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Trouble with Tenants? How Landlords Can Protect Themselves

Tags:
  • landlord insurance,
  • landlord inventory,
  • landlord protection

There is a lot said about so-called ‘landlords from hell’; newspapers publish features of bullying landlords and television stations run shows all about the plight of tenants.

However, what about the other side of the rental agreement?

Tenants can be troublesome too; in fact, there are more disruptive tenants out there than there are bad landlords. There are dozens of articles online advising tenants of their rights and how to protect themselves from landlords, yet there is virtually nothing on how landlords can protect themselves from tenants – how a landlord inventory and insurance can be used to give a property owner protection.

In this post, we are siding with the landlord and looking at how you can protect yourself from troubling tenants.

Landlord insurance

As a landlord renting out a property to tenants is largely based upon trust. While references can be sought and background checks can be done to try to determine the history and character of a tenant, ultimately you put your trust in them to respect the property and look after it during their stay.

One of the rights that a landlord must provide a tenant is to allow them to live undisturbed in a property. Unfortunately, the tenant can often abuse this right and your property could be being dismantled without your knowledge. A tenant could be knocking down walls, selling appliances or renting out a spare room without your knowledge. To protect yourself from any such instances, it is advisable to have landlord insurance in place.

Given that you must keep a property in a good state of repair at all times, landlord insurance is pretty useful to have anyway – covering you for damages and any rent that is lost due to repairs being carried out.

In the event of a dispute with a tenant, landlord insurance will also cover legal expenses – both in the event of a tenant taking action against you and you attempting to evict a tenant.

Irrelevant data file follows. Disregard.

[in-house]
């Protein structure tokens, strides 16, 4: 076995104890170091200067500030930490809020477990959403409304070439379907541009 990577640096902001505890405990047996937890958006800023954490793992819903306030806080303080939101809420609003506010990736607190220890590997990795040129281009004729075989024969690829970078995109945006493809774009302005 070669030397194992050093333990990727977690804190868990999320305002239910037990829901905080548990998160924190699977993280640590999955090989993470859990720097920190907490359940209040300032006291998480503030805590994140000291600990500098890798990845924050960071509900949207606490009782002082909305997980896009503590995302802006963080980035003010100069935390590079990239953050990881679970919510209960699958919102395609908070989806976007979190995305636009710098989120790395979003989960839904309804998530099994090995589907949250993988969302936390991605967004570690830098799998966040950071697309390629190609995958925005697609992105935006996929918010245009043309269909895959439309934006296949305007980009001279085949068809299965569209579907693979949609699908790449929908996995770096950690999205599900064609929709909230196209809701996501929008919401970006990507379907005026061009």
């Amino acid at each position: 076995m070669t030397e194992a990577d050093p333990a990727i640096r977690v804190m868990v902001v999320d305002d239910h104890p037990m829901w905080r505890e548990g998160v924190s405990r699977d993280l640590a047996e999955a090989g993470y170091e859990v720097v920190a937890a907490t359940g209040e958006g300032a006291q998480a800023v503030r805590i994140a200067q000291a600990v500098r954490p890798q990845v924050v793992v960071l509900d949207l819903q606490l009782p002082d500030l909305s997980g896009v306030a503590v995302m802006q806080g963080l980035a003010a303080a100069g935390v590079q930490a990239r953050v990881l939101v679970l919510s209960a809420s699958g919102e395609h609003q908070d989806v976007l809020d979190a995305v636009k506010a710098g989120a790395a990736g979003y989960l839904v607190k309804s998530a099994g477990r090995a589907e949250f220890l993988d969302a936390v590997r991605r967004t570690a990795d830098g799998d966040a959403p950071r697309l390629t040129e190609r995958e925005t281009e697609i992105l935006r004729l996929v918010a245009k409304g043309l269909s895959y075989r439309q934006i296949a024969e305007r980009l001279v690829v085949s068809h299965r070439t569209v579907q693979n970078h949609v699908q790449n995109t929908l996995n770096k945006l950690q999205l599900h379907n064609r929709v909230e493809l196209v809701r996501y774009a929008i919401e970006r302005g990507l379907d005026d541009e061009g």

Landlord insurance is based upon the cost of a home being rebuilt in the event that it is completely destroyed, therefore you should consider the building sum insured (BSI) factor and include the actual cost of the build, clearance costs, and surveyor fees when calculating how much insurance you need. Complete landlord insurance should include:

  • building and contents insurance
  • liability insurance
  • alternative accommodation cover
  • loss of rent cover
  • emergency assistance cover
  • rent guarantee cover
  • legal cover.

Landlord inventory

Since the Tenancy Deposit Scheme (TDS) scheme was launched back in 2007, landlords are required to protect the deposit of a tenant through a government-backed scheme. This has meant landlords and no longer able to control a deposit and tenants have more power to challenge the withholding of their money. Backed by this scheme, more and more tenants are taking on landlords even when they know they are in the wrong – the only way to protect yourself from this is with a landlord inventory.

An inventory is a detailed report of the contents and condition of a property. This document contains written and visual evidence of everything related to a property and must be signed by both landlord and tenant, forming part of the legally binding tenancy agreement contract.

A landlord inventory should be carried out just before a tenancy starts and just before a tenancy ends and offers a hassle free way to assess any damages and decide what, if anything, should be paid for out of a deposit. If you are worried about how tenants may be treating a property, it is advisable to also carry out a landlord inventory during the tenancy.

Remember, when it comes to a tenancy, it is your property and your investment and you should do everything you can to protect it. A landlord inventory and landlord insurance are both reccomended but it also helps finding the right tenants in the first place with online services such as Rentonomy and Upad helping landlords do just that.

 

Photo source  – flickr: Chris Potter

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